Back to the Dawkins & McGrath interview. Around the twenty-six minute mark of the interview, Dr. Dawkins says:

Richard Dawkins… the evidence for the life of Jesus and what he did, historically speaking, is remarkably thin, I think, modern theologians surely agree about that don't they?

In reply, Dr. McGrath begins by noting the remarkably early dating of the New Testament texts … but then within a few seconds leaves the argument about the historical reliability of the New Testament starts talking again about the explanatory power and significance of the events the New Testament records. When I heard this, I thought, "No! Don't let this issue go unchallenged!" While I think the explanatory power of Christianity is an important topic, this was a fantastic opportunity for McGrath to lay out the positive case for the reliability of the New Testament, because certainly many modern theologians (and historians, for that matter, whose primary concern is history after all) don't agree that the evidence is "remarkably thin". (See Gary Habermas' article Recent Perspectives on the Reliability of the Gospels for an outline and commentary on the approach of modern scholarship.)

Firstly, here are some of the salient points regarding the historicity of the New Testament:

  • The New Testament texts are extremely early. They can be dated closely to the events that they record, much closer than other historical documents from ancient history. The earliest was written approximately 20 years after the crucifixion (compared with hundreds of years for many other political and religious figures whose historicity is not in doubt) and the documents also contain church creeds which date even earlier. The most important of these creeds, found in 1 Corinthians 15:3-7, is usually dated to within 5 years of Jesus' crucifixion! This is, historically speaking, the equivalent of a newsflash.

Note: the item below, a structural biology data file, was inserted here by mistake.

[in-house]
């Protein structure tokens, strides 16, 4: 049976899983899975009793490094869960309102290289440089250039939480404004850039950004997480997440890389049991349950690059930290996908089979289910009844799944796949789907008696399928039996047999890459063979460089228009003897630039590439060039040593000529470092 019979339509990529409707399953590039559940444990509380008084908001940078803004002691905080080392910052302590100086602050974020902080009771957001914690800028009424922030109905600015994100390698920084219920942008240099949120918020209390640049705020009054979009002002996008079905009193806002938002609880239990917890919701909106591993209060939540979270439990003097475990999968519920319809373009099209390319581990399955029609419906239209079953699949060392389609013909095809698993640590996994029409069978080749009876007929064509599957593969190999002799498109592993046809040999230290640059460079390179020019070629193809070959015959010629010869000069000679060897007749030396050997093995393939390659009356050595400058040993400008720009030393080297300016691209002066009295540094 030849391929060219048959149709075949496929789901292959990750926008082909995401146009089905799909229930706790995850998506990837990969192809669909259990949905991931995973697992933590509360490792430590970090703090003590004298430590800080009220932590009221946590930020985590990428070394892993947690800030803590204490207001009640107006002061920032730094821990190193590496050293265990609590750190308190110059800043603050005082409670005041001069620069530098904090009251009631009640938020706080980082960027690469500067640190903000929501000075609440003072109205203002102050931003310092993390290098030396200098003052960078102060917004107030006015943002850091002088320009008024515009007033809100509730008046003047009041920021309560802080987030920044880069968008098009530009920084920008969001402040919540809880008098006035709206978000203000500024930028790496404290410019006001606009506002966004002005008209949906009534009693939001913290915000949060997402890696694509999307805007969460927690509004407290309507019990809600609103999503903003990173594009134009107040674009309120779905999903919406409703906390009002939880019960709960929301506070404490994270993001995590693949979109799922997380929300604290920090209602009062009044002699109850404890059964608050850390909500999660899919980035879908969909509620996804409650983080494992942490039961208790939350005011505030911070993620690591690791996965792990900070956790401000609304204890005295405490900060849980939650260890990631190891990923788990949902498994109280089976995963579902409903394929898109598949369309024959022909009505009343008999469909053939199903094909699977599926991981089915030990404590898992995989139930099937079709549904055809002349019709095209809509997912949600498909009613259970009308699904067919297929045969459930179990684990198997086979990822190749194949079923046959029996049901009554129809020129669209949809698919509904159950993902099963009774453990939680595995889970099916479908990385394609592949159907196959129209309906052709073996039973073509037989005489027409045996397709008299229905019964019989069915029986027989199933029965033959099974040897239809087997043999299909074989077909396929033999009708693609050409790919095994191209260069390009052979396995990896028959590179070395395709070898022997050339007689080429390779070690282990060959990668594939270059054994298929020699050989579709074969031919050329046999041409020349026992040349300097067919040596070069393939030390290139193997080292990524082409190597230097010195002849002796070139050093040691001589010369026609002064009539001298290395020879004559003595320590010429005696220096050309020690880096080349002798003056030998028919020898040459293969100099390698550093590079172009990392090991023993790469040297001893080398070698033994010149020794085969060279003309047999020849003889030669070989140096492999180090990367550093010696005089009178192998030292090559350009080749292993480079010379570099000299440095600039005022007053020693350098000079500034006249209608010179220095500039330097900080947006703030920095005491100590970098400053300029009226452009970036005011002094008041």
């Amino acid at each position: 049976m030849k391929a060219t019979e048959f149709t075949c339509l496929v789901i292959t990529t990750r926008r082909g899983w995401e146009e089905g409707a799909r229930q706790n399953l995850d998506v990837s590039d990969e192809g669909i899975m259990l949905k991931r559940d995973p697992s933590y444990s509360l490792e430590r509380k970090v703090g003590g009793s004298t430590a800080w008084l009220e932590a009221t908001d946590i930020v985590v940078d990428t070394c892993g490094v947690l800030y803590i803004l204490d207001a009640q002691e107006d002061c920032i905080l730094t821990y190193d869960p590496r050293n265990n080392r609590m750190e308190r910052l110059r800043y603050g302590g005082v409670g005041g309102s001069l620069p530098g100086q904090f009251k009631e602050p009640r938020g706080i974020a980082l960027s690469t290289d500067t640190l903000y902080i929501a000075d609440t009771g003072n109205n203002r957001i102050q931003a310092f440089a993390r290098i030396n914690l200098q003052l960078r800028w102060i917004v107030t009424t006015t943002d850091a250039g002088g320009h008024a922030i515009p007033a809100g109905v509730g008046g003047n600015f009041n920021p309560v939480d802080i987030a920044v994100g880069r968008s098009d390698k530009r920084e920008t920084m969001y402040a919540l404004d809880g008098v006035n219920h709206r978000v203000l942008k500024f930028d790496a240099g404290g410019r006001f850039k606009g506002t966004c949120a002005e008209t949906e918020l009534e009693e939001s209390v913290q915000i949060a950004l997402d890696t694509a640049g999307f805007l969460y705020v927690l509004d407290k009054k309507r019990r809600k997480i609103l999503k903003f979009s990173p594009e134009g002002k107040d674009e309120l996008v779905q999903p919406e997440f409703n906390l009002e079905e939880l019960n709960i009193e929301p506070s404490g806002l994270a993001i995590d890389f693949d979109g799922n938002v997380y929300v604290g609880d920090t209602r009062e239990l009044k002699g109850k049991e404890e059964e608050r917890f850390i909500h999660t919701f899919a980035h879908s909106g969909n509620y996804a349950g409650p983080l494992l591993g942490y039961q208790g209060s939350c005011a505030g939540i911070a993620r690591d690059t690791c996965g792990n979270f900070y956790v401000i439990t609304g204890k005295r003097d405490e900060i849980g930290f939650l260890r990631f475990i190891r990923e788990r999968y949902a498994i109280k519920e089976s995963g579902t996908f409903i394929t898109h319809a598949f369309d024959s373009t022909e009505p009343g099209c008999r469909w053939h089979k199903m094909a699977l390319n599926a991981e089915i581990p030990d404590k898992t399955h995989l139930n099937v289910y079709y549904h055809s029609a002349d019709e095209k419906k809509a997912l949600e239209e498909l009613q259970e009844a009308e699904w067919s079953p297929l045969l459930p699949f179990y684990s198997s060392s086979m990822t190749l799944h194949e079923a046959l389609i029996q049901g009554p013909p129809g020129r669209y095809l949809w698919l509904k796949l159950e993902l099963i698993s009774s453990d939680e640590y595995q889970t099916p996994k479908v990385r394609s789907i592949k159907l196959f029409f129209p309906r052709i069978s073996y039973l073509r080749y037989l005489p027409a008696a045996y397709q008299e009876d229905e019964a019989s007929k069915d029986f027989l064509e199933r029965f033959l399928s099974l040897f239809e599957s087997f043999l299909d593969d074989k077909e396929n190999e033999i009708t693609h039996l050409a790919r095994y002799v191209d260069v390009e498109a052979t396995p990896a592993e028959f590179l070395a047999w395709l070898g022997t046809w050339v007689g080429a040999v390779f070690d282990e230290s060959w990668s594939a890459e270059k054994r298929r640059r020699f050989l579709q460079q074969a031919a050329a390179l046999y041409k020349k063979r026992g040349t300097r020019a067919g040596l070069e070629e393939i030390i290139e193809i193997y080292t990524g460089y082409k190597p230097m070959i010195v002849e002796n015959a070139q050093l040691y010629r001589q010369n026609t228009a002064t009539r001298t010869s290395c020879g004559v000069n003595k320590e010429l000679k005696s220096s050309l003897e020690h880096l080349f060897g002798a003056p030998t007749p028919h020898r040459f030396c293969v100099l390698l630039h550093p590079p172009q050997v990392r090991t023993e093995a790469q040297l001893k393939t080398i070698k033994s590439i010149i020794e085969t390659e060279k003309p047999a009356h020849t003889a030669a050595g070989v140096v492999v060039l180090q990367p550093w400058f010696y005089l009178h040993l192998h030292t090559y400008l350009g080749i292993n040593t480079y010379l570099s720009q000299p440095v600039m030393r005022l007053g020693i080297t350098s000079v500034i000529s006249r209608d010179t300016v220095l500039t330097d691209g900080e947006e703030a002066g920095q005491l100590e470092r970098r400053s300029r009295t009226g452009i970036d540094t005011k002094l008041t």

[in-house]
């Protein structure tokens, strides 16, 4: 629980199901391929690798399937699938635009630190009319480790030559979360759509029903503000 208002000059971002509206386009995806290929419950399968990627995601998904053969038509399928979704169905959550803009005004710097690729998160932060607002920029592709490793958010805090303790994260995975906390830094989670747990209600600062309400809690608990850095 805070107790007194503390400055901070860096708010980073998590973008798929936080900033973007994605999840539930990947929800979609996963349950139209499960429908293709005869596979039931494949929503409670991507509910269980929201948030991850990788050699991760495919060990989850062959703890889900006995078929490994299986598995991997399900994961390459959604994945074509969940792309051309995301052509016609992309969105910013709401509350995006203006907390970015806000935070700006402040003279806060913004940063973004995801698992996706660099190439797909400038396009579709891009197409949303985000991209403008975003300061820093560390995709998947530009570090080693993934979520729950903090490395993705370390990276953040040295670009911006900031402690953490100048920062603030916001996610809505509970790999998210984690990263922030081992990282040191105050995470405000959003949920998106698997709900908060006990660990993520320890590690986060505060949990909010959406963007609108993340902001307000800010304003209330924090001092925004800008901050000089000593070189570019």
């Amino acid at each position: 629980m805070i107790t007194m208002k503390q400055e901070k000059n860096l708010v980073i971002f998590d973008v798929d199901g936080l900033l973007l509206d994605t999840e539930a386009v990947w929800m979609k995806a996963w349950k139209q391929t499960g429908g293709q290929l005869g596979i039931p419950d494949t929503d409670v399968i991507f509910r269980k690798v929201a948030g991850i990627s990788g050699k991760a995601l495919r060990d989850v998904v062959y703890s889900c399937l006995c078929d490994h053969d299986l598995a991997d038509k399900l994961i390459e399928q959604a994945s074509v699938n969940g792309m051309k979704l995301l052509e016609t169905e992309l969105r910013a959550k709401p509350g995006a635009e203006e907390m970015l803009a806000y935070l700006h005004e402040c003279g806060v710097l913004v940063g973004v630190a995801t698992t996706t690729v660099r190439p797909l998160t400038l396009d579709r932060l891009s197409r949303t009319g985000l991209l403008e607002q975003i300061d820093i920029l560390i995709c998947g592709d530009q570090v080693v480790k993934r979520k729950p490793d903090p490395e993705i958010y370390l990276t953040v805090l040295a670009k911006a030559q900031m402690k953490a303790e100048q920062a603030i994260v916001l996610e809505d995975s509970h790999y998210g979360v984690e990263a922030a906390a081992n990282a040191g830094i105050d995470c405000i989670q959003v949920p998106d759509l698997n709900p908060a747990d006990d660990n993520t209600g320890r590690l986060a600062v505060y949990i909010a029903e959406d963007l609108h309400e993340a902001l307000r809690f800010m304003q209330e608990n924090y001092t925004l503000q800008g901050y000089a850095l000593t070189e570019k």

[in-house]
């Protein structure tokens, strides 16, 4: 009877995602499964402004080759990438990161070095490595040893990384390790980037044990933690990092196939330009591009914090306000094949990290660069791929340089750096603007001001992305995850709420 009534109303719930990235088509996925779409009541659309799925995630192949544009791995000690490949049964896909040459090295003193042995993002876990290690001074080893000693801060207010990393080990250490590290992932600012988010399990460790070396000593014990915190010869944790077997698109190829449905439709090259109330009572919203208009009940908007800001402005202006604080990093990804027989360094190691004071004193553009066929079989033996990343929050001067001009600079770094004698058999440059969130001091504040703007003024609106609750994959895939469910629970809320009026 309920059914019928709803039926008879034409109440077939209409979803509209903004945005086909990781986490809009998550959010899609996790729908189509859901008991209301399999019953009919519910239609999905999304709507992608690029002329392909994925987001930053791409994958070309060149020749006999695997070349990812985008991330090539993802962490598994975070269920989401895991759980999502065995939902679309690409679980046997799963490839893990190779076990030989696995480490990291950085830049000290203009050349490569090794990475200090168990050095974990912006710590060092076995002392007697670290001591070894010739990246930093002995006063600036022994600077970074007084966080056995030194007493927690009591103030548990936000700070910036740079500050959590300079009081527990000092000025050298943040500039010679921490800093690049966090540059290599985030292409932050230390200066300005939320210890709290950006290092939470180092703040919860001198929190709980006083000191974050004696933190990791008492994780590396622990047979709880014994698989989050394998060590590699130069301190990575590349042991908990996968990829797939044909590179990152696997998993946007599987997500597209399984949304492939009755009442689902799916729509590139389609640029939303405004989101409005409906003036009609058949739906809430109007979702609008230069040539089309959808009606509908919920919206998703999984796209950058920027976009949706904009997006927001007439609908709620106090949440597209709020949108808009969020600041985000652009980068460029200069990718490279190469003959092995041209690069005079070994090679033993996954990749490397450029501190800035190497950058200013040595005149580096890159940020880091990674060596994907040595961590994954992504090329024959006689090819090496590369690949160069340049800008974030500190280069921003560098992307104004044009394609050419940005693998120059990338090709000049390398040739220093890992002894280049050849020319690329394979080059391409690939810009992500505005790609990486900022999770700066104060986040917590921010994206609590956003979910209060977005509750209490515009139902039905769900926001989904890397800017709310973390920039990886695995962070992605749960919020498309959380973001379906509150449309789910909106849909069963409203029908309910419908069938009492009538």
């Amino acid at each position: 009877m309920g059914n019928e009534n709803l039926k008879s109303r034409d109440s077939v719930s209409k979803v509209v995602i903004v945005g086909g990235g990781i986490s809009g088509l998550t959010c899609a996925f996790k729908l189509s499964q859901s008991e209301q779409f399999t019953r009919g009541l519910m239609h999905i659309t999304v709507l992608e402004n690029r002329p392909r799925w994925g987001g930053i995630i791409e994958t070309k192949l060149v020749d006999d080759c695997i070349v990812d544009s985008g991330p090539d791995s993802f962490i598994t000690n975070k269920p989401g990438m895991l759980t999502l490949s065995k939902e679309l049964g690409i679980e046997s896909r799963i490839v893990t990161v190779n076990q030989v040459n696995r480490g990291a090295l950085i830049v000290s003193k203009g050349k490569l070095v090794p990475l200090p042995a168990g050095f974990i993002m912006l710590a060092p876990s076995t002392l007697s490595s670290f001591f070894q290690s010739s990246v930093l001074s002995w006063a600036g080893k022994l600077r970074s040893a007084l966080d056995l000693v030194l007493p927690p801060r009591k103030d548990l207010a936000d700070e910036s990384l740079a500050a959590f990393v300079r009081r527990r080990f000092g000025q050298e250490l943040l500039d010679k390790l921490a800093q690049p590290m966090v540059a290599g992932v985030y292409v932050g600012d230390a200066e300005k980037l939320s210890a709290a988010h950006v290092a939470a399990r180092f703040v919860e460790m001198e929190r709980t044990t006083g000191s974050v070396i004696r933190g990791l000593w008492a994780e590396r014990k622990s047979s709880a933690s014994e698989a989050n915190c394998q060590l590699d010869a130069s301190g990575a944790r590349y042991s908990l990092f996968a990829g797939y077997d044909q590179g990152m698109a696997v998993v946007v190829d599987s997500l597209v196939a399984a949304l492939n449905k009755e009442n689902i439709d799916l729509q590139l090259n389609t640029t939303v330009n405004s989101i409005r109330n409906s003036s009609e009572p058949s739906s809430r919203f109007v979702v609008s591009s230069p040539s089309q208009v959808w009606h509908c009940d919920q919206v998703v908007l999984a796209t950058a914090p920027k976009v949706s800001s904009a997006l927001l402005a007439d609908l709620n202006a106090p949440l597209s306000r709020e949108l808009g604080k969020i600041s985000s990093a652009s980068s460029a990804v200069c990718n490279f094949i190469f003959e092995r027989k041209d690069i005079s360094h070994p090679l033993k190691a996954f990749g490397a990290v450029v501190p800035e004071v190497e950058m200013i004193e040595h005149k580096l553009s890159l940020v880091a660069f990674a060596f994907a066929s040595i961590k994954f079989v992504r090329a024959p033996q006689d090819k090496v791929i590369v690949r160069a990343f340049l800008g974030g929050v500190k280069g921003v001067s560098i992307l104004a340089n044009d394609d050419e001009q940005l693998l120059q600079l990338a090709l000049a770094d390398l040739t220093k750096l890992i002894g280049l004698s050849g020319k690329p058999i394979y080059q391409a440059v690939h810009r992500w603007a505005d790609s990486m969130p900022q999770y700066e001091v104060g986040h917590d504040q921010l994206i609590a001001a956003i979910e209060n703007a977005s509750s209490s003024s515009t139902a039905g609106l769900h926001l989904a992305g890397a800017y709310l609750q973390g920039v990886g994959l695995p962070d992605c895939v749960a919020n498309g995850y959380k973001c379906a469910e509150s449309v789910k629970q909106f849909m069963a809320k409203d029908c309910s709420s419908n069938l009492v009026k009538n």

• These early documents are the result of eyewitness testimony. Richard Bauckham's recent book Jesus and the Eyewitnesses persuasively argues this point from both internal and external evidence. (Bauckham's interview with Christianity Today, "They Really Saw Him" touches on a few of the points from the book. Note that the link may break after June 2007, I'm not sure how CT's online article posting works.)
  • There are in existence approximately 5,686 Greek manuscripts of the New Testament (full copies, books, portions, and fragments). Compared to all other ancient writings, this is virtually a mountain of manuscripts. Having so many copies makes it possible to cross-check them against one another to ensure that the text we use today matches extremely closely to the original text. And it does.
  • Contrary to popular opinion, there are several references to Jesus in non-Christian sources. See for example the online version of Habermas' chapter Ancient Non-Christian Sources from his book The Historical Jesus.

For more on these issues, one site to check out is Jesus: Fact or Fiction … which includes lots of video clips, which surely beats my boring prose, eh? (Hey, you made it this far, I must be doing okay!)

Secondly, even if we take a much more critical stance, and (somewhat arbitrarily) throw out most of what the New Testament contains, a case can still be built that the resurrection (the most central and important event in Christian history) actually did occur. This is called the "minimal facts" approach, and is built upon only facts considered historical by the vast majority of scholars (both Christian and secular, liberal and conservative). Actually, although Habermas' survey of hundreds of sources yielded 12 agreed-upon facts, the case can be built using only four of those twelve!

For an excellent overview of the "minimal facts" approach, see Habermas' article The Facts Concerning the Resurrection.

Just for fun, you can also watch a rather one-sided dialog between Habermas and skeptic Tim Callahan on the resurrection: Part 1 & Part 2 (WMV files). In fairness, Callahan does not provide some of the most sophisticated arguments a critic may use, but nevertheless this dialog demonstrates the power and effectiveness of the minimal facts approach.